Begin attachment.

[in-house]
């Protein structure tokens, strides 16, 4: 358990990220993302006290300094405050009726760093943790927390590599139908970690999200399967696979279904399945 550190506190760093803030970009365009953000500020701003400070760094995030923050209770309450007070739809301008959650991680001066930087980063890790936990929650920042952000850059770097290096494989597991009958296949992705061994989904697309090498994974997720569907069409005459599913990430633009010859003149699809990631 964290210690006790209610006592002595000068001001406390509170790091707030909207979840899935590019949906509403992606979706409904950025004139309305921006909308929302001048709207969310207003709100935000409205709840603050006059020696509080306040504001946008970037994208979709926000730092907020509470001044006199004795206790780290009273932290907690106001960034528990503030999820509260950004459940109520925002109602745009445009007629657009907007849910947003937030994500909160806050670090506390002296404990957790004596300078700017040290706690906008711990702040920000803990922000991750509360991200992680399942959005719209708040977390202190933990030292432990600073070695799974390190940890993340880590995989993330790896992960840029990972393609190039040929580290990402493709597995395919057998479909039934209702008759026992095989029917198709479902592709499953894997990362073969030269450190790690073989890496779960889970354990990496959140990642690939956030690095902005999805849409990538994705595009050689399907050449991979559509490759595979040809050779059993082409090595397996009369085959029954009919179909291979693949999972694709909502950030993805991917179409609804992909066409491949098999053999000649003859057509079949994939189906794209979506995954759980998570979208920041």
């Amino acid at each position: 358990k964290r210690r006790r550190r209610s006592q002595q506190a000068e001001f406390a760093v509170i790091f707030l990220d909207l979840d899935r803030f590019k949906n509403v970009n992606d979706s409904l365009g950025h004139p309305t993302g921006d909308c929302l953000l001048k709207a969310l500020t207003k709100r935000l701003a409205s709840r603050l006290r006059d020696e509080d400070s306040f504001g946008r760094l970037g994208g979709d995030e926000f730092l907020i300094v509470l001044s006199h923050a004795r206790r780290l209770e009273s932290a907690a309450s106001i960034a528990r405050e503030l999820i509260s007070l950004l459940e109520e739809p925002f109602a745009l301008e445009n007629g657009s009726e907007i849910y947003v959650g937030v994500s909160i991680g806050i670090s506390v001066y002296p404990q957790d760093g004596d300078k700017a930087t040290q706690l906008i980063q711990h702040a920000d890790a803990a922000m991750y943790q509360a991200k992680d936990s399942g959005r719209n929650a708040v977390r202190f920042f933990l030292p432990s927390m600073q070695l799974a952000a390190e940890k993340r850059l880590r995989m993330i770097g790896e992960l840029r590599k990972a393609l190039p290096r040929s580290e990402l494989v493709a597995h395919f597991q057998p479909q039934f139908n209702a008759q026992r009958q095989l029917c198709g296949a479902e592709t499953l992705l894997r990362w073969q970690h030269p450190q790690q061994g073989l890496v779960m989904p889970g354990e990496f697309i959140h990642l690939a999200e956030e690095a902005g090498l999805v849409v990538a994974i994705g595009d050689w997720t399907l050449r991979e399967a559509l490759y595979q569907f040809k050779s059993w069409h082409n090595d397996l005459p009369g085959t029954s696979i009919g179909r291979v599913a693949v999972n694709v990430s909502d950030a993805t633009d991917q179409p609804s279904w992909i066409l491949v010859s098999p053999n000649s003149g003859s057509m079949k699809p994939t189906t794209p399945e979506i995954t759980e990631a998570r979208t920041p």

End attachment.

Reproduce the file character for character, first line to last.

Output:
[in-house]
């Protein structure tokens, strides 16, 4: 358990990220993302006290300094405050009726760093943790927390590599139908970690999200399967696979279904399945 550190506190760093803030970009365009953000500020701003400070760094995030923050209770309450007070739809301008959650991680001066930087980063890790936990929650920042952000850059770097290096494989597991009958296949992705061994989904697309090498994974997720569907069409005459599913990430633009010859003149699809990631 964290210690006790209610006592002595000068001001406390509170790091707030909207979840899935590019949906509403992606979706409904950025004139309305921006909308929302001048709207969310207003709100935000409205709840603050006059020696509080306040504001946008970037994208979709926000730092907020509470001044006199004795206790780290009273932290907690106001960034528990503030999820509260950004459940109520925002109602745009445009007629657009907007849910947003937030994500909160806050670090506390002296404990957790004596300078700017040290706690906008711990702040920000803990922000991750509360991200992680399942959005719209708040977390202190933990030292432990600073070695799974390190940890993340880590995989993330790896992960840029990972393609190039040929580290990402493709597995395919057998479909039934209702008759026992095989029917198709479902592709499953894997990362073969030269450190790690073989890496779960889970354990990496959140990642690939956030690095902005999805849409990538994705595009050689399907050449991979559509490759595979040809050779059993082409090595397996009369085959029954009919179909291979693949999972694709909502950030993805991917179409609804992909066409491949098999053999000649003859057509079949994939189906794209979506995954759980998570979208920041």
């Amino acid at each position: 358990k964290r210690r006790r550190r209610s006592q002595q506190a000068e001001f406390a760093v509170i790091f707030l990220d909207l979840d899935r803030f590019k949906n509403v970009n992606d979706s409904l365009g950025h004139p309305t993302g921006d909308c929302l953000l001048k709207a969310l500020t207003k709100r935000l701003a409205s709840r603050l006290r006059d020696e509080d400070s306040f504001g946008r760094l970037g994208g979709d995030e926000f730092l907020i300094v509470l001044s006199h923050a004795r206790r780290l209770e009273s932290a907690a309450s106001i960034a528990r405050e503030l999820i509260s007070l950004l459940e109520e739809p925002f109602a745009l301008e445009n007629g657009s009726e907007i849910y947003v959650g937030v994500s909160i991680g806050i670090s506390v001066y002296p404990q957790d760093g004596d300078k700017a930087t040290q706690l906008i980063q711990h702040a920000d890790a803990a922000m991750y943790q509360a991200k992680d936990s399942g959005r719209n929650a708040v977390r202190f920042f933990l030292p432990s927390m600073q070695l799974a952000a390190e940890k993340r850059l880590r995989m993330i770097g790896e992960l840029r590599k990972a393609l190039p290096r040929s580290e990402l494989v493709a597995h395919f597991q057998p479909q039934f139908n209702a008759q026992r009958q095989l029917c198709g296949a479902e592709t499953l992705l894997r990362w073969q970690h030269p450190q790690q061994g073989l890496v779960m989904p889970g354990e990496f697309i959140h990642l690939a999200e956030e690095a902005g090498l999805v849409v990538a994974i994705g595009d050689w997720t399907l050449r991979e399967a559509l490759y595979q569907f040809k050779s059993w069409h082409n090595d397996l005459p009369g085959t029954s696979i009919g179909r291979v599913a693949v999972n694709v990430s909502d950030a993805t633009d991917q179409p609804s279904w992909i066409l491949v010859s098999p053999n000649s003149g003859s057509m079949k699809p994939t189906t794209p399945e979506i995954t759980e990631a998570r979208t920041p």